AP, January 13, 2016
An Iraqi refugee who is facing charges he tried to help ISIS wanted to set off bombs at two Houston malls and was learning to make electronic transmitters that could be used to detonate explosive devices, a federal agent testified Wednesday.
Omar Faraj Saeed Al Hardan, who came to Houston from Iraq in 2009, was indicted last week on three charges, including attempting to provide support to a designated terrorist organization. He pleaded not guilty to all three charges during a court appearance on Wednesday.
U.S. District Judge Lynn Hughes denied granting Al Hardan a bond, ruling that there would be a serious risk that the Iraqi refugee would flee if released from federal custody.
Hughes made his decision after listening to testimony from Homeland Security Special Agent Herman Wittliff, who said that in addition to Al Hardan wanting to set off bombs at the two Houston malls, including the popular Galleria mall, the Iraqi man was also learning how to make electronic transmitters that could be used to detonate improvised explosive devices. Al Hardan wanted use cellphones–a collection of which were found in his apartment–to detonate the transmitters, Wittliff said.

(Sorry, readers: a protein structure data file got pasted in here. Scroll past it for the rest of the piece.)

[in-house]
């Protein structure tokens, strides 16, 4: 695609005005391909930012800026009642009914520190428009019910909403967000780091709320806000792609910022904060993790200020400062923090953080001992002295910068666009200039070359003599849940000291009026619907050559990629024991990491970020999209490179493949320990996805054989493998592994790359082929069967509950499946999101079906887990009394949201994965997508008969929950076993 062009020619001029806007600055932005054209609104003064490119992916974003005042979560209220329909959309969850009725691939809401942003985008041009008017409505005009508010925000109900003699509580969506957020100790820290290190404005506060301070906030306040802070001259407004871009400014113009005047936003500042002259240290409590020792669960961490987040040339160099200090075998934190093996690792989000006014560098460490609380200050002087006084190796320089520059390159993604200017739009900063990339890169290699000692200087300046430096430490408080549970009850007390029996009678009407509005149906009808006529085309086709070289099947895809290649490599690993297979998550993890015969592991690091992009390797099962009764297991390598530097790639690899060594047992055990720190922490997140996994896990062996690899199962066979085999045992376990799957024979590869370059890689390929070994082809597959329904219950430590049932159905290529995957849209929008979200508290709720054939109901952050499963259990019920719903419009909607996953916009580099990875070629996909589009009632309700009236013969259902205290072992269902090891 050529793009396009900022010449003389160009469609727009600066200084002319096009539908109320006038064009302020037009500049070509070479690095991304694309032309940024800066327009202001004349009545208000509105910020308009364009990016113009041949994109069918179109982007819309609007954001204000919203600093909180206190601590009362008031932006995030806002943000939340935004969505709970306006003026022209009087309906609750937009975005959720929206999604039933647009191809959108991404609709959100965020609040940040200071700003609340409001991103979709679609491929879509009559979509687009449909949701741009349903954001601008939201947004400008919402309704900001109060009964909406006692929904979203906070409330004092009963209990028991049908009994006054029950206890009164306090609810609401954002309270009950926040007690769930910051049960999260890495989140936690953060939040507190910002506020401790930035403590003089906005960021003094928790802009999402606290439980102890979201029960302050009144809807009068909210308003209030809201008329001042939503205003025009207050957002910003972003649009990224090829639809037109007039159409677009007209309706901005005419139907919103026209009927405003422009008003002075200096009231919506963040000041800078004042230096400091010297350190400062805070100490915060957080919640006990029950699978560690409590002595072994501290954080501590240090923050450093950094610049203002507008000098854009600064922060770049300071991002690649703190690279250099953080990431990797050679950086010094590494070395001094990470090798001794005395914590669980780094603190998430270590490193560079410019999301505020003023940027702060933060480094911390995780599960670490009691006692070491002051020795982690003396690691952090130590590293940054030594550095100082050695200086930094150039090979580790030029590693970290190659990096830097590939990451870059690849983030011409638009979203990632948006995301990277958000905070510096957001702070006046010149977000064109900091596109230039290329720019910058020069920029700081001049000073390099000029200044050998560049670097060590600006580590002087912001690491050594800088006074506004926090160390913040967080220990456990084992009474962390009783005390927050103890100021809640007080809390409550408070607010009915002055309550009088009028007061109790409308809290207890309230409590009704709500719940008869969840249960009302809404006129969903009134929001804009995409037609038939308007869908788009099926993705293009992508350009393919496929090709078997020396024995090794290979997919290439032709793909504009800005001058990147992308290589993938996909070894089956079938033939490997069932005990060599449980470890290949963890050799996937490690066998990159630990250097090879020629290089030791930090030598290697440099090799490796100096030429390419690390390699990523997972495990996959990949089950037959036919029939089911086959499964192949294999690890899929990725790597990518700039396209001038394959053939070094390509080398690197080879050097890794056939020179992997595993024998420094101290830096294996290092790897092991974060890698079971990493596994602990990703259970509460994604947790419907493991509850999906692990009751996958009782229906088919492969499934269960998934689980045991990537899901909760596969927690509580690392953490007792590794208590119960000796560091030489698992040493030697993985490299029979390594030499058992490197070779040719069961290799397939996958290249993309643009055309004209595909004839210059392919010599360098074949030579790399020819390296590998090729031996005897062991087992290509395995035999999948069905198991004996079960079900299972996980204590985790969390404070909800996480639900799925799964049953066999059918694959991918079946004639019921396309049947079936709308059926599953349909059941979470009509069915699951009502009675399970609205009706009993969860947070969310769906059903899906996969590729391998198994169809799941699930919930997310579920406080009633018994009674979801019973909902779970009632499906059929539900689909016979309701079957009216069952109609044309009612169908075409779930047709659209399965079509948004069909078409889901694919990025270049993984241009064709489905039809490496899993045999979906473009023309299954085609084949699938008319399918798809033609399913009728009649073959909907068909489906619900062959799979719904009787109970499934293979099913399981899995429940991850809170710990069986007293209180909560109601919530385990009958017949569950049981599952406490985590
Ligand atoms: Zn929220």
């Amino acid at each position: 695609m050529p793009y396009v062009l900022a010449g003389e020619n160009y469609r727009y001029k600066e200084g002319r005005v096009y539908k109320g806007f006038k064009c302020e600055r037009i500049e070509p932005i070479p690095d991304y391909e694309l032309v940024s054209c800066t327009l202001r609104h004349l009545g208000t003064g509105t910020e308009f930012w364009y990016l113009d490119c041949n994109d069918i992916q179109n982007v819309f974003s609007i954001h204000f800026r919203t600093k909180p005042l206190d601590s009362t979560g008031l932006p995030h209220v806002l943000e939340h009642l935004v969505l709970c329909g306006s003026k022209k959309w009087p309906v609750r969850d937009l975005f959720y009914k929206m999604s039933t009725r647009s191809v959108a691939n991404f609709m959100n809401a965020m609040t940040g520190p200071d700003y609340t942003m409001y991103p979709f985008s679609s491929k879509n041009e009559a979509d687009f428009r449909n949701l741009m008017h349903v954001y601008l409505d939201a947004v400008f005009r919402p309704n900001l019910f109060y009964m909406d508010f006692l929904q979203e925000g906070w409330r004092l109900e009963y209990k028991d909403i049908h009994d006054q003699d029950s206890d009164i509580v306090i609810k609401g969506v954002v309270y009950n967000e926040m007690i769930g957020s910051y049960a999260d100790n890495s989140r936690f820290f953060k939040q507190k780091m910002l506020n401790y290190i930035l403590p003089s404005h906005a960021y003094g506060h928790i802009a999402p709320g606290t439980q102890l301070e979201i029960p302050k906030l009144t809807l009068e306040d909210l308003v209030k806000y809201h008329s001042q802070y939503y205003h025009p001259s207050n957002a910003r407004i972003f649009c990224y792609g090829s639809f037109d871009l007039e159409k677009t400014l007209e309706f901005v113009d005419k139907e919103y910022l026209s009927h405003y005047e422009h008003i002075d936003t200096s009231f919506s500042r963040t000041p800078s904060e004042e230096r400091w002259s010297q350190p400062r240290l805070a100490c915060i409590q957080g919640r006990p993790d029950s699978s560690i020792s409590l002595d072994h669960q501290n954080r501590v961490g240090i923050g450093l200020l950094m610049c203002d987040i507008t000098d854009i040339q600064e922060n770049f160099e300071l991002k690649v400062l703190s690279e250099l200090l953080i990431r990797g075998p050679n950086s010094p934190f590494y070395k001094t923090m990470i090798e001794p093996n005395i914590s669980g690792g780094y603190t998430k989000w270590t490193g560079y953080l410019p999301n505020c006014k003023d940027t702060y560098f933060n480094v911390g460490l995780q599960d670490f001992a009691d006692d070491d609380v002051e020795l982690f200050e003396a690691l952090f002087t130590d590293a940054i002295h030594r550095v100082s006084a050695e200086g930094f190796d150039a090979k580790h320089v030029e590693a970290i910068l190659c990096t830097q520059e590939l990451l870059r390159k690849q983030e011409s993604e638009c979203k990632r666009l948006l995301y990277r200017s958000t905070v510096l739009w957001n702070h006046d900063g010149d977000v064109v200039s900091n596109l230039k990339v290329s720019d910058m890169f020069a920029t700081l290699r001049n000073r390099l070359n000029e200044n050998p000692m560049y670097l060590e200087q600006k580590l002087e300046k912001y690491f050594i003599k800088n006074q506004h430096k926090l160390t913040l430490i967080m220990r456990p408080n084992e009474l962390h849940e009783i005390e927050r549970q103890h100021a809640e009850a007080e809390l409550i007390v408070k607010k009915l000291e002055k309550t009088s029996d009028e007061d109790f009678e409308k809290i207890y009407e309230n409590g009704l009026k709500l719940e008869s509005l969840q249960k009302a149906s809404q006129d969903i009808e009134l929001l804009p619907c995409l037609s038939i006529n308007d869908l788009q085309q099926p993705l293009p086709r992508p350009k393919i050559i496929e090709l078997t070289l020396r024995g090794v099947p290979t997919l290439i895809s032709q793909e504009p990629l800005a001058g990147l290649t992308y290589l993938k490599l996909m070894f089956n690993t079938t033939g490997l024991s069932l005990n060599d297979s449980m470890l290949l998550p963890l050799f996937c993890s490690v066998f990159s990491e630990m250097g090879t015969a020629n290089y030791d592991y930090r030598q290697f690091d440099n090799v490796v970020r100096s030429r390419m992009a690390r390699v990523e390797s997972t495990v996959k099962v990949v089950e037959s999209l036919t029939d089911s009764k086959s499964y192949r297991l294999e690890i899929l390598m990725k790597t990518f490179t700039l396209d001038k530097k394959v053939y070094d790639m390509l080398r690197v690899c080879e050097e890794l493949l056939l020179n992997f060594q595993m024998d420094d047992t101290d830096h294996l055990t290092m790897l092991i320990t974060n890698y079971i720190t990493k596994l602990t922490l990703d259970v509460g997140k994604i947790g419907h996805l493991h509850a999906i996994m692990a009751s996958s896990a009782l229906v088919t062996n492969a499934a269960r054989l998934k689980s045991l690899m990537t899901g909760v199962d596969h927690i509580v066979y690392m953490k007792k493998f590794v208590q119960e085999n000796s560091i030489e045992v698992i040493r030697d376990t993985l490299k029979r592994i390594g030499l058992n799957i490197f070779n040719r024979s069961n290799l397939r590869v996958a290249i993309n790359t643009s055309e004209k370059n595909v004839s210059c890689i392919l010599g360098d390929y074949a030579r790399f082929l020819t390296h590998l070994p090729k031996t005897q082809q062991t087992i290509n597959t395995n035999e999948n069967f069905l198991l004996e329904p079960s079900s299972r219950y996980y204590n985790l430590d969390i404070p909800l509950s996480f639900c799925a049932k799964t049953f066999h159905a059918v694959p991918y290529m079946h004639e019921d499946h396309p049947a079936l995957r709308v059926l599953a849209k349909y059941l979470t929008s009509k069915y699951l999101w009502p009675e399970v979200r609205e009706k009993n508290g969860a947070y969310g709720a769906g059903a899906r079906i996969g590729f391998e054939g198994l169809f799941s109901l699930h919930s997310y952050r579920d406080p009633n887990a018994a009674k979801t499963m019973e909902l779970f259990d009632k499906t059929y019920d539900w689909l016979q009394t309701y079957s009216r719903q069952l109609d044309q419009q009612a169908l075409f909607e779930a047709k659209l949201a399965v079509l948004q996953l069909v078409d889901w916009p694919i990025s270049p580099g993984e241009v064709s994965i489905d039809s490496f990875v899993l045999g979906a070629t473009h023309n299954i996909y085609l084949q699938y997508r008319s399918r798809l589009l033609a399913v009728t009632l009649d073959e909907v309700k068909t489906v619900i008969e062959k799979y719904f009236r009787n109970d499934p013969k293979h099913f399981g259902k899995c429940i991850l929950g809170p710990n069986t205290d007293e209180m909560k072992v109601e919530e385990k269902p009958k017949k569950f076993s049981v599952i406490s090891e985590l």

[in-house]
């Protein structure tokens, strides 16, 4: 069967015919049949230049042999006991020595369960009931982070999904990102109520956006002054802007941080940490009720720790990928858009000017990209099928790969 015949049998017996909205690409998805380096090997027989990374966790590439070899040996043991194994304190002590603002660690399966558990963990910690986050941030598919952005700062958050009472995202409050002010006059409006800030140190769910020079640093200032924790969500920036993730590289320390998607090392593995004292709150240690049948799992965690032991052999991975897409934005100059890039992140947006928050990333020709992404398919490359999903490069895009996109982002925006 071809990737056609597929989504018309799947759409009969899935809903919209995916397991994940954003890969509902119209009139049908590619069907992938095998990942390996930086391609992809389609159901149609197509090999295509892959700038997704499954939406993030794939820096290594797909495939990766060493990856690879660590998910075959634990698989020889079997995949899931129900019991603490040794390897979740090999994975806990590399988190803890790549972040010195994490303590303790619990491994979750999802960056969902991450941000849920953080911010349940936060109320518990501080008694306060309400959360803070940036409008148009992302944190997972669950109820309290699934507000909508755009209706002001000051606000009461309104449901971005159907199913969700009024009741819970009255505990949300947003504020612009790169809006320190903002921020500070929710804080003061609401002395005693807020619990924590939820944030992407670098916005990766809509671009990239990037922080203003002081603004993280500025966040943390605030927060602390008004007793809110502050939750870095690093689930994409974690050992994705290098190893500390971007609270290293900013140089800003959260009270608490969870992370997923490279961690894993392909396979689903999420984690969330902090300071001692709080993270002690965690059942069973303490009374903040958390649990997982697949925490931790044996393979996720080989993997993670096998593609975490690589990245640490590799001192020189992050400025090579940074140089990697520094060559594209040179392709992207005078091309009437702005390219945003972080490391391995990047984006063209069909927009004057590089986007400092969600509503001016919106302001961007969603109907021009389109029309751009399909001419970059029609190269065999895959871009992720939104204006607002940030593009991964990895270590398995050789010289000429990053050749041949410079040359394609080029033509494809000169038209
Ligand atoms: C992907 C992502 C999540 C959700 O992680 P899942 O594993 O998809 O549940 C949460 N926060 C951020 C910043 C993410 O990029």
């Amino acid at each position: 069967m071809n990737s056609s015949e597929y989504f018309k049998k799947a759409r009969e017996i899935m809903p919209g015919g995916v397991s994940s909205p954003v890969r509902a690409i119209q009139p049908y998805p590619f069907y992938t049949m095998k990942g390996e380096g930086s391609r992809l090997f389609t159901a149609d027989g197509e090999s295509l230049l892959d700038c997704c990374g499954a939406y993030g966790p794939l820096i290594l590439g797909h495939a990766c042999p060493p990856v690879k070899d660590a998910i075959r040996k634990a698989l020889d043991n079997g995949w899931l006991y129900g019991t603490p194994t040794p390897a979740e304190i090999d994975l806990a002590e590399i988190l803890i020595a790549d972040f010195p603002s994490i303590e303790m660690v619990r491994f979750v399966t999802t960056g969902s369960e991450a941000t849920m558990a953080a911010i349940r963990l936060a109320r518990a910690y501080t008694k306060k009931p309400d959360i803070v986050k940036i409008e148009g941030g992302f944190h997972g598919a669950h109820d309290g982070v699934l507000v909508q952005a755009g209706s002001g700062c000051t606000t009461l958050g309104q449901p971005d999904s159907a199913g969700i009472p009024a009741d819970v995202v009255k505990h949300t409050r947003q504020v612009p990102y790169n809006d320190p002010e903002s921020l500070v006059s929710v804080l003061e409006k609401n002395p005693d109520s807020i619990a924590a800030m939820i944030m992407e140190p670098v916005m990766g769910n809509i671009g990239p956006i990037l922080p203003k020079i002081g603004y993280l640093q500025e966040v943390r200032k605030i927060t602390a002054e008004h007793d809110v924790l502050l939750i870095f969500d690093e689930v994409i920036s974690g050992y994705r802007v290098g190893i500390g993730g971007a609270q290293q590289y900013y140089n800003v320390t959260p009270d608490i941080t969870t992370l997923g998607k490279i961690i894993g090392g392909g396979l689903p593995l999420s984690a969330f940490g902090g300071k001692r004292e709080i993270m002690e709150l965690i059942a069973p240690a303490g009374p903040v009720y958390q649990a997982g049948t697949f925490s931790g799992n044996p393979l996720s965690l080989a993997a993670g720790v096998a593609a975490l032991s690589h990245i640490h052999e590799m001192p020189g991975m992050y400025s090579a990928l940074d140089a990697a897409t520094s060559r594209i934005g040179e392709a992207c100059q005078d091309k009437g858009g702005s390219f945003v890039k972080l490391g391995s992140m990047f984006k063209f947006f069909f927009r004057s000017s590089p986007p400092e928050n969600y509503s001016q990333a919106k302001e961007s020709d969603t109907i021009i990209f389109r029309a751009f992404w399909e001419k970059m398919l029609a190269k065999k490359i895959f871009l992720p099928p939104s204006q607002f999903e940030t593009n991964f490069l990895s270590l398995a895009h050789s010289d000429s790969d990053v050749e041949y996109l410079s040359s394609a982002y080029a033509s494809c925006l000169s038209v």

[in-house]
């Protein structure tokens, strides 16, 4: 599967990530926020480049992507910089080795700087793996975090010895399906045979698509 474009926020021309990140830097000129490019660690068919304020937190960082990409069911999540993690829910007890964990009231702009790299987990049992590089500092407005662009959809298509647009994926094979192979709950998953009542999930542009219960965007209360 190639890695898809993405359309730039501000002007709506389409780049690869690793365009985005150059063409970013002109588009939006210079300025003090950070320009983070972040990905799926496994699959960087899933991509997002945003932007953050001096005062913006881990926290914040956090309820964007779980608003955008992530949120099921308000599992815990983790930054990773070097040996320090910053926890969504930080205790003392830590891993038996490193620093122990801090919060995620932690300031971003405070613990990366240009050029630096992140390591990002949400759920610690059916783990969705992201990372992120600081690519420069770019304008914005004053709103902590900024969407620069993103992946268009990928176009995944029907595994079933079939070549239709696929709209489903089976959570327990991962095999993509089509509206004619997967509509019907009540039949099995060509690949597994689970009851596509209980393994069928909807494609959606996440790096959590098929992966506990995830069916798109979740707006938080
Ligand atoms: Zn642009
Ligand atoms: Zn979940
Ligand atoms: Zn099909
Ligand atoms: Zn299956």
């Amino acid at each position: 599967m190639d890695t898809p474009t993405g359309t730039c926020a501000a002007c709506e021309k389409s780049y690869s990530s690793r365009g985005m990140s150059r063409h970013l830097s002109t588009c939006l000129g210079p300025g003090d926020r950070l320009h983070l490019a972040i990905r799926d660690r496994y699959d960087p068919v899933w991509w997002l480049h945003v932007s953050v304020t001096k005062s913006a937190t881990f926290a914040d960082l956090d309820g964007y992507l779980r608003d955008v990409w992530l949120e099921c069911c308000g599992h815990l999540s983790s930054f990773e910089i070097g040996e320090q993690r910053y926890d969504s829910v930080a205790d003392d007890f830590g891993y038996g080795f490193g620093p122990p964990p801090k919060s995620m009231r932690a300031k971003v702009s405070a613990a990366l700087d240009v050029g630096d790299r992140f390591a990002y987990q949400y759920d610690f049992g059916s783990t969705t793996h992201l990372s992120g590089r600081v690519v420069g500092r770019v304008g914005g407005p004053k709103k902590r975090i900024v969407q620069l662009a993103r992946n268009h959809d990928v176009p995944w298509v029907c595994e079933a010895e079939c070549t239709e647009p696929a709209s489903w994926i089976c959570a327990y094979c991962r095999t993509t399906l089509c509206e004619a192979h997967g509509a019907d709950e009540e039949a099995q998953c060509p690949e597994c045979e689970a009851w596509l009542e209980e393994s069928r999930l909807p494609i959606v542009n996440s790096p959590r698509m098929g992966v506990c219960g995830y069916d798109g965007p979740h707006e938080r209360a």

Prosecutors allege Al Hardan was coordinating efforts with another Iraqi refugee living in California, Aws Mohammed Younis Al-Jayab. The two men communicated through Facebook messenger from April 2013 to October 2014 and talked about getting weapons training and eventually sneaking into Syria to fight alongside the terrorist group, Wittliff said.
The agent also testified Al Hardan received training on how to use an AK-47 assault rifle in November 2014 on a farm outside Houston from a confidential informant who was working with federal authorities.
During the hearing, Wittliff read aloud excerpts from a conversation that authorities had recorded between Al Hardan and his wife in October 2014. Prosecutors did not say how the recording was obtained.
“Once I get the passport I will leave America, I will leave. I will make a widow of you,” Al Hardan said to his wife, according to the excerpt read in court. “I will go to Syria. I am not wacko. I am not wacko. I am speaking the truth. I want to blow myself up. I want to blow myself up . . . I am against America.”
Wittliff also testified authorities had a photograph showing Al Hardan had taken an oath on a Quran to the Islamic State and that in the closet of his bedroom, agents found an Islamic State flag and a prayer to do list in which he spoke about receiving strength to be able to commit jihad and becoming a martyr.